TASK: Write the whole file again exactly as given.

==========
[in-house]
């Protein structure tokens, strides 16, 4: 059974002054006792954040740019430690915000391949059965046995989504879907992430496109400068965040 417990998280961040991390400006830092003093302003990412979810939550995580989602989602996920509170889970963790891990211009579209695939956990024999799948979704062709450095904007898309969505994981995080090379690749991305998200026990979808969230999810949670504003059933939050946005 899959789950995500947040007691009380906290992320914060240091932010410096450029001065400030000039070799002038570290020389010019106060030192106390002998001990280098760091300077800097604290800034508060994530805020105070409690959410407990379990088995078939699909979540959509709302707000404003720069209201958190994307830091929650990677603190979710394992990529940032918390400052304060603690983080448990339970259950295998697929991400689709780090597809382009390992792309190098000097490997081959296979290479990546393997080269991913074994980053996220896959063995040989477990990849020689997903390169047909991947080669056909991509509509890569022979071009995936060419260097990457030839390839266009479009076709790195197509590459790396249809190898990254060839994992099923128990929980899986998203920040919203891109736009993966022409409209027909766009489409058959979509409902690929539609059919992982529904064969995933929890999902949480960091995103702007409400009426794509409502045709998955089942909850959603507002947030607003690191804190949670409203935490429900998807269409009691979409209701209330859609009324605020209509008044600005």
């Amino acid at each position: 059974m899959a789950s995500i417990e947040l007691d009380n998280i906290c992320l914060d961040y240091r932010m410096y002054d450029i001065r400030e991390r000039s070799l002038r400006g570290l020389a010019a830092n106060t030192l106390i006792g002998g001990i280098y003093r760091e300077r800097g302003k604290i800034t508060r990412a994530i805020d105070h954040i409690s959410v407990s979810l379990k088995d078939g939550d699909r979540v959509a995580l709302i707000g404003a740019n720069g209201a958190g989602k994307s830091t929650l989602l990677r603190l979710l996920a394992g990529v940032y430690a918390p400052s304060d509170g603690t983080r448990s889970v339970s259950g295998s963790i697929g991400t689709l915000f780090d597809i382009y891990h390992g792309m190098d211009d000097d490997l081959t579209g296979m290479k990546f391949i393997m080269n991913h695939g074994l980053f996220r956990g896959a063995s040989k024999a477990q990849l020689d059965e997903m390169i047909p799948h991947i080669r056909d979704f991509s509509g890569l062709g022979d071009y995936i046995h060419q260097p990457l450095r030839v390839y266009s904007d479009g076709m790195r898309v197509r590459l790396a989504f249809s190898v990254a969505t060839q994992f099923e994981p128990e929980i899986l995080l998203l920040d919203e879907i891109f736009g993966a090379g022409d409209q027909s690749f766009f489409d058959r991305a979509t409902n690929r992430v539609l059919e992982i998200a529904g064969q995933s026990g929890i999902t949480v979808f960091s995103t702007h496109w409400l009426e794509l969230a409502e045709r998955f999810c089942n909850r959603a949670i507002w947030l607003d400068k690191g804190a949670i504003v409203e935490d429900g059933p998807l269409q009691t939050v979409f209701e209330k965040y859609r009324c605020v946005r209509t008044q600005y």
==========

[in-house]
């Protein structure tokens, strides 16, 4: 059974002054006792954040740019430690915000391949059965046995989504879907992430496109400068965040 417990998280961040991390400006830092003093302003990412979810939550995580989602989602996920509170889970963790891990211009579209695939956990024999799948979704062709450095904007898309969505994981995080090379690749991305998200026990979808969230999810949670504003059933939050946005 899959789950995500947040007691009380906290992320914060240091932010410096450029001065400030000039070799002038570290020389010019106060030192106390002998001990280098760091300077800097604290800034508060994530805020105070409690959410407990379990088995078939699909979540959509709302707000404003720069209201958190994307830091929650990677603190979710394992990529940032918390400052304060603690983080448990339970259950295998697929991400689709780090597809382009390992792309190098000097490997081959296979290479990546393997080269991913074994980053996220896959063995040989477990990849020689997903390169047909991947080669056909991509509509890569022979071009995936060419260097990457030839390839266009479009076709790195197509590459790396249809190898990254060839994992099923128990929980899986998203920040919203891109736009993966022409409209027909766009489409058959979509409902690929539609059919992982529904064969995933929890999902949480960091995103702007409400009426794509409502045709998955089942909850959603507002947030607003690191804190949670409203935490429900998807269409009691979409209701209330859609009324605020209509008044600005």
């Amino acid at each position: 059974m899959a789950s995500i417990e947040l007691d009380n998280i906290c992320l914060d961040y240091r932010m410096y002054d450029i001065r400030e991390r000039s070799l002038r400006g570290l020389a010019a830092n106060t030192l106390i006792g002998g001990i280098y003093r760091e300077r800097g302003k604290i800034t508060r990412a994530i805020d105070h954040i409690s959410v407990s979810l379990k088995d078939g939550d699909r979540v959509a995580l709302i707000g404003a740019n720069g209201a958190g989602k994307s830091t929650l989602l990677r603190l979710l996920a394992g990529v940032y430690a918390p400052s304060d509170g603690t983080r448990s889970v339970s259950g295998s963790i697929g991400t689709l915000f780090d597809i382009y891990h390992g792309m190098d211009d000097d490997l081959t579209g296979m290479k990546f391949i393997m080269n991913h695939g074994l980053f996220r956990g896959a063995s040989k024999a477990q990849l020689d059965e997903m390169i047909p799948h991947i080669r056909d979704f991509s509509g890569l062709g022979d071009y995936i046995h060419q260097p990457l450095r030839v390839y266009s904007d479009g076709m790195r898309v197509r590459l790396a989504f249809s190898v990254a969505t060839q994992f099923e994981p128990e929980i899986l995080l998203l920040d919203e879907i891109f736009g993966a090379g022409d409209q027909s690749f766009f489409d058959r991305a979509t409902n690929r992430v539609l059919e992982i998200a529904g064969q995933s026990g929890i999902t949480v979808f960091s995103t702007h496109w409400l009426e794509l969230a409502e045709r998955f999810c089942n909850r959603a949670i507002w947030l607003d400068k690191g804190a949670i504003v409203e935490d429900g059933p998807l269409q009691t939050v979409f209701e209330k965040y859609r009324c605020v946005r209509t008044q600005y």